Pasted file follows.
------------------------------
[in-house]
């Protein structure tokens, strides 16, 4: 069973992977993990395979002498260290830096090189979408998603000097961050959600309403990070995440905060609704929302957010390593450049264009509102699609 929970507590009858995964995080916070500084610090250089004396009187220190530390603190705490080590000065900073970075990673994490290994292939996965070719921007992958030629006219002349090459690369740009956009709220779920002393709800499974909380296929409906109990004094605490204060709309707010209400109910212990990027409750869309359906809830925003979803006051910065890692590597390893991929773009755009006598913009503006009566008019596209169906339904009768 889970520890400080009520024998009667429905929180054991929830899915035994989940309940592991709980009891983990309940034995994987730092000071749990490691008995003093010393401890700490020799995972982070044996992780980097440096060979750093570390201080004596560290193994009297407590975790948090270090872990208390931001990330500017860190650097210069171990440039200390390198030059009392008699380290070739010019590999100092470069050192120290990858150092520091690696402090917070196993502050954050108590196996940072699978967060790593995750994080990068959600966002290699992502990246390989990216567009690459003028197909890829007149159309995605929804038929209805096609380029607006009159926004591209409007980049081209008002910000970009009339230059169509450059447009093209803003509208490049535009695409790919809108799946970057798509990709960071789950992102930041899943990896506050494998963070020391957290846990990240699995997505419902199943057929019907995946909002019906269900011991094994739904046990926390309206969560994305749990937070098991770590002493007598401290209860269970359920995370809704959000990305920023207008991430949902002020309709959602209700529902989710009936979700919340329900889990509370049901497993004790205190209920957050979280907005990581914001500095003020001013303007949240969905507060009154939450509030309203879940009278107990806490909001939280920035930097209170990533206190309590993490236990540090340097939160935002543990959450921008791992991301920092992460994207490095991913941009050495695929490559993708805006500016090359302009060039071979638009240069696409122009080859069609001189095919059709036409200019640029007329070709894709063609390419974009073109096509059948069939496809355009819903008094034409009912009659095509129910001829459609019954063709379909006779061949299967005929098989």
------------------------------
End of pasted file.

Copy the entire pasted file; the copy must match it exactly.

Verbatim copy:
[in-house]
């Protein structure tokens, strides 16, 4: 069973992977993990395979002498260290830096090189979408998603000097961050959600309403990070995440905060609704929302957010390593450049264009509102699609 929970507590009858995964995080916070500084610090250089004396009187220190530390603190705490080590000065900073970075990673994490290994292939996965070719921007992958030629006219002349090459690369740009956009709220779920002393709800499974909380296929409906109990004094605490204060709309707010209400109910212990990027409750869309359906809830925003979803006051910065890692590597390893991929773009755009006598913009503006009566008019596209169906339904009768 889970520890400080009520024998009667429905929180054991929830899915035994989940309940592991709980009891983990309940034995994987730092000071749990490691008995003093010393401890700490020799995972982070044996992780980097440096060979750093570390201080004596560290193994009297407590975790948090270090872990208390931001990330500017860190650097210069171990440039200390390198030059009392008699380290070739010019590999100092470069050192120290990858150092520091690696402090917070196993502050954050108590196996940072699978967060790593995750994080990068959600966002290699992502990246390989990216567009690459003028197909890829007149159309995605929804038929209805096609380029607006009159926004591209409007980049081209008002910000970009009339230059169509450059447009093209803003509208490049535009695409790919809108799946970057798509990709960071789950992102930041899943990896506050494998963070020391957290846990990240699995997505419902199943057929019907995946909002019906269900011991094994739904046990926390309206969560994305749990937070098991770590002493007598401290209860269970359920995370809704959000990305920023207008991430949902002020309709959602209700529902989710009936979700919340329900889990509370049901497993004790205190209920957050979280907005990581914001500095003020001013303007949240969905507060009154939450509030309203879940009278107990806490909001939280920035930097209170990533206190309590993490236990540090340097939160935002543990959450921008791992991301920092992460994207490095991913941009050495695929490559993708805006500016090359302009060039071979638009240069696409122009080859069609001189095919059709036409200019640029007329070709894709063609390419974009073109096509059948069939496809355009819903008094034409009912009659095509129910001829459609019954063709379909006779061949299967005929098989």